Morta (died c. 1263) was wife of Mindaugas, the first known ruler of the Grand Duchy of Lithuania. She was the Grand Duchess of Lithuania (until 1253) and later Queen consort of Lithuania (1253–1262). Very little is known about her life. Probably, Morta was Mindaugas' second wife as Vaišvilkas, the eldest son of Mindaugas, was already a mature man active in international politics when Morta's sons were still young and dependent on the parents. After her death, Mindaugas married her sister, the wife of Daumantas. In revenge, Daumantas allied with Treniota and assassinated Mindaugas and two of Morta's sons in 1263.
Her pagan name is unknown. The only clue into her origin or birthplace is a short mention in the comments following the treaty signed in 1219 between the Lithuanian dukes and Galicia–Volhynia. It says that Mindaugas killed many members of the Bulaičiai family, including Vismantas whose wife Mindaugas took for himself. The Hypatian Codex elaborates that Vismantas was killed in 1251–1253 during an attack against Vykintas' castle (often assumed to be in Tverai). It is generally assumed that Morta was Vismantas' wife. Lithuanian historian Edvardas Gudavičius analyzed toponyms and determined that the Bulaičiai family most likely hailed from the Šiauliai region. Based on this extrapolation, residents of Šiauliai call the city home of Morta.
Her life is briefly described in the Livonian Rhymed Chronicle. The Chronicle paints an image of a capable woman who advised her husband in political affairs and even provides several colorful dialogues between her and Mindaugas. According to the Chronicle, she supported Lithuanian conversion to Christianity, opposed Treniota, and defended the Christians when Mindaugas relapsed to his pagan faith. Taking into account her support to the Christians and the fact that her pagan name is unknown, Rimvydas Petrauskas proposed that perhaps Morta was baptized earlier than Mindaugas (he was baptized c. 1252 by the Bishop of Chełmno).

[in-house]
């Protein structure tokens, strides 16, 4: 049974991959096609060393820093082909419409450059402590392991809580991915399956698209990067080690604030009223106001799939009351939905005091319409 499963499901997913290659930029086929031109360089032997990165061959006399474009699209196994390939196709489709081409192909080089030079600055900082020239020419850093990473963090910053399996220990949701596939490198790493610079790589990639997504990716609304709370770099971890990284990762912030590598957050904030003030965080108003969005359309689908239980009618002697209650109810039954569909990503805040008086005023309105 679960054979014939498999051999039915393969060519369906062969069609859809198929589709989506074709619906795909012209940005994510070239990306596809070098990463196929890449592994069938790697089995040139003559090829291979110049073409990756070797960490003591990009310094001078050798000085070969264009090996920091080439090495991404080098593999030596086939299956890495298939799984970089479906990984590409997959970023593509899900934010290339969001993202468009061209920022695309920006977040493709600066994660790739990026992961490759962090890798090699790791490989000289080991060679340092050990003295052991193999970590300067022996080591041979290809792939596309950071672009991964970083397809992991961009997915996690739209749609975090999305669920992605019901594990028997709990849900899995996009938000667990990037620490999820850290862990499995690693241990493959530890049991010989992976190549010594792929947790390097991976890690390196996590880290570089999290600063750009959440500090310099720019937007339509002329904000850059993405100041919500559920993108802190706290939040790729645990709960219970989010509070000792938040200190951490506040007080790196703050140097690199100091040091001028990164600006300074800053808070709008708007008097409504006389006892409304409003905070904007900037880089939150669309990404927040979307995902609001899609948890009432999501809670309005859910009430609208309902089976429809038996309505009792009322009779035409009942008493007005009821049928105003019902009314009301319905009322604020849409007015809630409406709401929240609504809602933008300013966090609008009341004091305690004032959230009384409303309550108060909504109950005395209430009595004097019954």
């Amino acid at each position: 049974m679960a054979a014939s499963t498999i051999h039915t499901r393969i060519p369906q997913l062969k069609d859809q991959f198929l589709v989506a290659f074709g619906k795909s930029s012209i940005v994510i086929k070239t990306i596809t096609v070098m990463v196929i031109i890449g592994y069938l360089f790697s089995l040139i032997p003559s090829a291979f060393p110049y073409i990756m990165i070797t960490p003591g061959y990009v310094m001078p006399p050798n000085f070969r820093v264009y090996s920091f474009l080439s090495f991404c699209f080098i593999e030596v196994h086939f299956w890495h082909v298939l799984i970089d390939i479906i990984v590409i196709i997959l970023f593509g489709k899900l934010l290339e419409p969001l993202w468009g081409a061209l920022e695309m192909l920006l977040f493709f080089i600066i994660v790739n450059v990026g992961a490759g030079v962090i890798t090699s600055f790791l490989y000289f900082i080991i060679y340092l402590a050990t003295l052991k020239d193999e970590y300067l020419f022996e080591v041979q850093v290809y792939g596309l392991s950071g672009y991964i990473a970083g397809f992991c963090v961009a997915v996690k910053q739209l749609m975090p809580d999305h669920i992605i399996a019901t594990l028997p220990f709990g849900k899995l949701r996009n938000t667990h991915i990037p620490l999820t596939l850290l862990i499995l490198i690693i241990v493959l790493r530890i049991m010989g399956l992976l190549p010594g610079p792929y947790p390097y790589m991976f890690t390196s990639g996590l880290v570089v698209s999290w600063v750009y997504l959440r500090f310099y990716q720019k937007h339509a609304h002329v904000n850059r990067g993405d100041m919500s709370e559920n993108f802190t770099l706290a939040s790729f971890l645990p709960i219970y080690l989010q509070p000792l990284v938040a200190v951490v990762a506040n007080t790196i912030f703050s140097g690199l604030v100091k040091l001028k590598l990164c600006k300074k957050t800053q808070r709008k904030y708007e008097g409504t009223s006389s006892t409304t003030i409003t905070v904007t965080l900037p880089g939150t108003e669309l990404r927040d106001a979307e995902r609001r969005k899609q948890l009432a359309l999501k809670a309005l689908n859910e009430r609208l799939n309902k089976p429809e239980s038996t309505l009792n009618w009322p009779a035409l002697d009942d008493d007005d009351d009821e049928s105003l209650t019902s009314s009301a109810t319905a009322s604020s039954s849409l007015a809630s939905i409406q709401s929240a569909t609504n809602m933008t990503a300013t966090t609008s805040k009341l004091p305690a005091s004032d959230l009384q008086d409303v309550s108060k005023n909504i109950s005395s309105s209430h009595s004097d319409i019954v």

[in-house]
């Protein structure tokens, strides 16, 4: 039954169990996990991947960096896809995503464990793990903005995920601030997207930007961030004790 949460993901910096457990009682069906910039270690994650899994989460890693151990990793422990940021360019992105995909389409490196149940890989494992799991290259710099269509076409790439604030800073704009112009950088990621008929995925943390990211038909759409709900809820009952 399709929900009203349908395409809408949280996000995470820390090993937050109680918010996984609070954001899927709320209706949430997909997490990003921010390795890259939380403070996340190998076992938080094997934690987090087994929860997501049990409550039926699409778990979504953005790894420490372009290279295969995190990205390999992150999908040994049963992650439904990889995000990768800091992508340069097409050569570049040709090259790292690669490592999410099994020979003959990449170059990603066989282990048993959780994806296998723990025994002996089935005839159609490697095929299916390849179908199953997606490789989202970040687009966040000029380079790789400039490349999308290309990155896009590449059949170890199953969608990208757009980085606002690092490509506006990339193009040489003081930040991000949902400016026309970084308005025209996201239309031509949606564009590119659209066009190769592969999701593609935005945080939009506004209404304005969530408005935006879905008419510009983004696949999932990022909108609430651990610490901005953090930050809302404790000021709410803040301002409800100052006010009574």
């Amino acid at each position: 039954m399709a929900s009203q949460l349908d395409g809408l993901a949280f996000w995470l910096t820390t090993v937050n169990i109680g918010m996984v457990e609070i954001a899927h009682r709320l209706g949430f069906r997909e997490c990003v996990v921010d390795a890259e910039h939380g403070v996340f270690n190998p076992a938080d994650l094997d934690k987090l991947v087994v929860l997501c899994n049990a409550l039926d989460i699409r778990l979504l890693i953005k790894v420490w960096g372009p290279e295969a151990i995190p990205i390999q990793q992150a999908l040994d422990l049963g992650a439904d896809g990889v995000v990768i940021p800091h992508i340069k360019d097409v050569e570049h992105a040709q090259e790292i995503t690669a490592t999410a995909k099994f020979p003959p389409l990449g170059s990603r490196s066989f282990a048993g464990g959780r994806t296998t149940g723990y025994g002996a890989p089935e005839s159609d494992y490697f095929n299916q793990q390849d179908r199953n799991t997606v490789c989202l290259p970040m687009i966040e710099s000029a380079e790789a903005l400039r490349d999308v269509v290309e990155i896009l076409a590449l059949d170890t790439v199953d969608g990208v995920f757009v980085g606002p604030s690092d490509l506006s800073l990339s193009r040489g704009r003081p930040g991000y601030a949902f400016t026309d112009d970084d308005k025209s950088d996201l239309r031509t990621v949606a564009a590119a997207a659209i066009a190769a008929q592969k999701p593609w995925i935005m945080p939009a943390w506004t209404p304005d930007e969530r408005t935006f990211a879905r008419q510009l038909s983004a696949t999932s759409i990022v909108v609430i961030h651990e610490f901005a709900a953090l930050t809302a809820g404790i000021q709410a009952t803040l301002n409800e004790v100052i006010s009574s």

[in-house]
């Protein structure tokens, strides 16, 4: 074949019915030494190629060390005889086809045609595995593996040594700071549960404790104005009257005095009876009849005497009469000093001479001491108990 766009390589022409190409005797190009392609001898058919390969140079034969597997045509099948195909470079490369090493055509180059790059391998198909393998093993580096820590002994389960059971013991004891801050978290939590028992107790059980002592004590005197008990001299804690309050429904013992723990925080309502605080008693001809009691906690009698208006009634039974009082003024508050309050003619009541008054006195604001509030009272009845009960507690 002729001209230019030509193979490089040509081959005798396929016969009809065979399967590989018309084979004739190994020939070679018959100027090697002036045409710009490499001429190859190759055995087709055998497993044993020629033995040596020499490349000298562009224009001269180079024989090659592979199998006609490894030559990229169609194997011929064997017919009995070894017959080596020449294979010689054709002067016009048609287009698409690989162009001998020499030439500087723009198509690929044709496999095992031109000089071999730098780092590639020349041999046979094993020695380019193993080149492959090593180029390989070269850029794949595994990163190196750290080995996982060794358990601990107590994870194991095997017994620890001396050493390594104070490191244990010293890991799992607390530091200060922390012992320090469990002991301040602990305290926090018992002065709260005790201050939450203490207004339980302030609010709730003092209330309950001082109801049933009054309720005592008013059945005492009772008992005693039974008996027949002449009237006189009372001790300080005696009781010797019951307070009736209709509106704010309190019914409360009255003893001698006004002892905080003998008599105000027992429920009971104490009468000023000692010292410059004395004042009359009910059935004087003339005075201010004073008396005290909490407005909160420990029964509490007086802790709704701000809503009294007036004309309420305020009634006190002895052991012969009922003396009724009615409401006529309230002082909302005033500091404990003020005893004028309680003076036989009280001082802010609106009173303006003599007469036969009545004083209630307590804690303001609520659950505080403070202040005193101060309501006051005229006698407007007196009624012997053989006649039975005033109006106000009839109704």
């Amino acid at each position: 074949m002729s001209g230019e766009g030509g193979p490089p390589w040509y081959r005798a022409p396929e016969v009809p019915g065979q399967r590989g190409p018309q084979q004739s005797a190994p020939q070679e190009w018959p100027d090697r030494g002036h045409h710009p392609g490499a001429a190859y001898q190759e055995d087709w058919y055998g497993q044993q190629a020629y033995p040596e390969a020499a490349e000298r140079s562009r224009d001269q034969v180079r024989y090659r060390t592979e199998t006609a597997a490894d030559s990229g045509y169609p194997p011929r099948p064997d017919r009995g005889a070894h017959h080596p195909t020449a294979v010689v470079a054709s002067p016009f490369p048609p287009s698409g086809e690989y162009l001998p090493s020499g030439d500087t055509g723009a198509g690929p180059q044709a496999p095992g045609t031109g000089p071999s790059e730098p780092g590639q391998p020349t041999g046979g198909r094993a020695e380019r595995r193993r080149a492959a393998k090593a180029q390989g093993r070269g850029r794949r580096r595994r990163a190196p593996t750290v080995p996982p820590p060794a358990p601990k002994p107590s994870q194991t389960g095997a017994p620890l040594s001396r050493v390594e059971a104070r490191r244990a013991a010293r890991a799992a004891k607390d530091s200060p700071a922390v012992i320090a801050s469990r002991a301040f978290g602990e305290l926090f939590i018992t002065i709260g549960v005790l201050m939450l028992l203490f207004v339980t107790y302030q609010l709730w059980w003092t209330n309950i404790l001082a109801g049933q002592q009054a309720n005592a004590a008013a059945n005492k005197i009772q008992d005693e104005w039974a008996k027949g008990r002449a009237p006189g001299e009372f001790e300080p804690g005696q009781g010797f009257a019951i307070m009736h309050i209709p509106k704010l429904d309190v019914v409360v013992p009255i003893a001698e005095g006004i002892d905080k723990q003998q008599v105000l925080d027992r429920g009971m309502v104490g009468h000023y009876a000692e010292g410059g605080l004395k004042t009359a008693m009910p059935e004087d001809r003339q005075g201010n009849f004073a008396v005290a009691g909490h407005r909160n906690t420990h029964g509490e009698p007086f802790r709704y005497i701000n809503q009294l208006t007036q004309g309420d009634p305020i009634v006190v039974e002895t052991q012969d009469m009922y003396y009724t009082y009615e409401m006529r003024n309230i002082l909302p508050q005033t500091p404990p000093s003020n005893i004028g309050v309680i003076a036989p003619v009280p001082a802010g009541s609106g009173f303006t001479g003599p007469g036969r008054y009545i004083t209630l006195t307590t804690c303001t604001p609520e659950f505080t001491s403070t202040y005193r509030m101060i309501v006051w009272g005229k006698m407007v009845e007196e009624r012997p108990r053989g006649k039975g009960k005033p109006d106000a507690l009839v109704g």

The written sources contain little information on Morta's family and it is not entirely clear how many children she had. Two sons, Replys and Gerstukas, are mentioned once in an act dated August 7, 1261. The act, by which Mindaugas granted all of Selonia to the Livonian Order, could be a medieval forgery by the Order. According to the Hypatian Codex, two sons, Rūklys and Rupeikis, were assassinated together with Mindaugas in 1263. This is the only information available and historians disagree on whether these were the same two sons, whose names were distorted by medieval scribes, or whether there were four sons.
- Kiaupa, Zigmantas; Kiaupienė, Jūratė; Kunevičius, Albinas (2000) . The History of Lithuania Before 1795. Vilnius: Lithuanian Institute of History. pp. 66–68. ISBN 9986-810-13-2.
- Baranauskas, Tomas (1998-03-21). "Karalienė Morta ir Šiauliai". Voruta (in Lithuanian). 12 (342): 12. ISSN 2029-3534.
- Petrauskas, Rimvydas. "Morta – karaliaus Mindaugo žmona iš Švedijos?". Orbis Lituaniae (in Lithuanian). Vilnius University. Retrieved 2015-04-18.